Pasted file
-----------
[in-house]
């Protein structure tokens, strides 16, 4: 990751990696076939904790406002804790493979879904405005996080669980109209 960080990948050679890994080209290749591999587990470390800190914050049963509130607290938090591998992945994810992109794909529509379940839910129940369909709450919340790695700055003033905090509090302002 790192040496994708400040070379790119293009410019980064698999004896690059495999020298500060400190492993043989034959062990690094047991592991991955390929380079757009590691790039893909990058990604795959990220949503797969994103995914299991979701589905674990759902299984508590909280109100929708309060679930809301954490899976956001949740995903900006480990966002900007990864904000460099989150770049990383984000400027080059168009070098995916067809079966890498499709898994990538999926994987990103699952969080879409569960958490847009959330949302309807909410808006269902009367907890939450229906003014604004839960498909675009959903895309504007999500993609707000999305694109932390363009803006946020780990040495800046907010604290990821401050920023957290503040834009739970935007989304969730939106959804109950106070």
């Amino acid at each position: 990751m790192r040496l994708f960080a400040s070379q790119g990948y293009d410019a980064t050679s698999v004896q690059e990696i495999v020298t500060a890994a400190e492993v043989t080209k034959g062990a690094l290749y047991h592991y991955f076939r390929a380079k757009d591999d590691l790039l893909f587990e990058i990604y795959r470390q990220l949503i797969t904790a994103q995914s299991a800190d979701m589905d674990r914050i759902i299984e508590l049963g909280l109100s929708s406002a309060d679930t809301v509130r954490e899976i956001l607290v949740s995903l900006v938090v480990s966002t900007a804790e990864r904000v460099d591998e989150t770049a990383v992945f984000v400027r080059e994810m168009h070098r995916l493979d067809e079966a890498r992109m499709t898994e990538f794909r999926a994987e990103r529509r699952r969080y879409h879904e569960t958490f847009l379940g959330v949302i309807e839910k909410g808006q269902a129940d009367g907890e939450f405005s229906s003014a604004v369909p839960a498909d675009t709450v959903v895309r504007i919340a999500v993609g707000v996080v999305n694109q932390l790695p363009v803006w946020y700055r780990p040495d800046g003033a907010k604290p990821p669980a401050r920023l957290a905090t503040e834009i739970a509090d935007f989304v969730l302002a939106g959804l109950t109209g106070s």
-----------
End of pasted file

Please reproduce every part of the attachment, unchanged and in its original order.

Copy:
[in-house]
């Protein structure tokens, strides 16, 4: 990751990696076939904790406002804790493979879904405005996080669980109209 960080990948050679890994080209290749591999587990470390800190914050049963509130607290938090591998992945994810992109794909529509379940839910129940369909709450919340790695700055003033905090509090302002 790192040496994708400040070379790119293009410019980064698999004896690059495999020298500060400190492993043989034959062990690094047991592991991955390929380079757009590691790039893909990058990604795959990220949503797969994103995914299991979701589905674990759902299984508590909280109100929708309060679930809301954490899976956001949740995903900006480990966002900007990864904000460099989150770049990383984000400027080059168009070098995916067809079966890498499709898994990538999926994987990103699952969080879409569960958490847009959330949302309807909410808006269902009367907890939450229906003014604004839960498909675009959903895309504007999500993609707000999305694109932390363009803006946020780990040495800046907010604290990821401050920023957290503040834009739970935007989304969730939106959804109950106070």
């Amino acid at each position: 990751m790192r040496l994708f960080a400040s070379q790119g990948y293009d410019a980064t050679s698999v004896q690059e990696i495999v020298t500060a890994a400190e492993v043989t080209k034959g062990a690094l290749y047991h592991y991955f076939r390929a380079k757009d591999d590691l790039l893909f587990e990058i990604y795959r470390q990220l949503i797969t904790a994103q995914s299991a800190d979701m589905d674990r914050i759902i299984e508590l049963g909280l109100s929708s406002a309060d679930t809301v509130r954490e899976i956001l607290v949740s995903l900006v938090v480990s966002t900007a804790e990864r904000v460099d591998e989150t770049a990383v992945f984000v400027r080059e994810m168009h070098r995916l493979d067809e079966a890498r992109m499709t898994e990538f794909r999926a994987e990103r529509r699952r969080y879409h879904e569960t958490f847009l379940g959330v949302i309807e839910k909410g808006q269902a129940d009367g907890e939450f405005s229906s003014a604004v369909p839960a498909d675009t709450v959903v895309r504007i919340a999500v993609g707000v996080v999305n694109q932390l790695p363009v803006w946020y700055r780990p040495d800046g003033a907010k604290p990821p669980a401050r920023l957290a905090t503040e834009i739970a509090d935007f989304v969730l302002a939106g959804l109950t109209g106070s």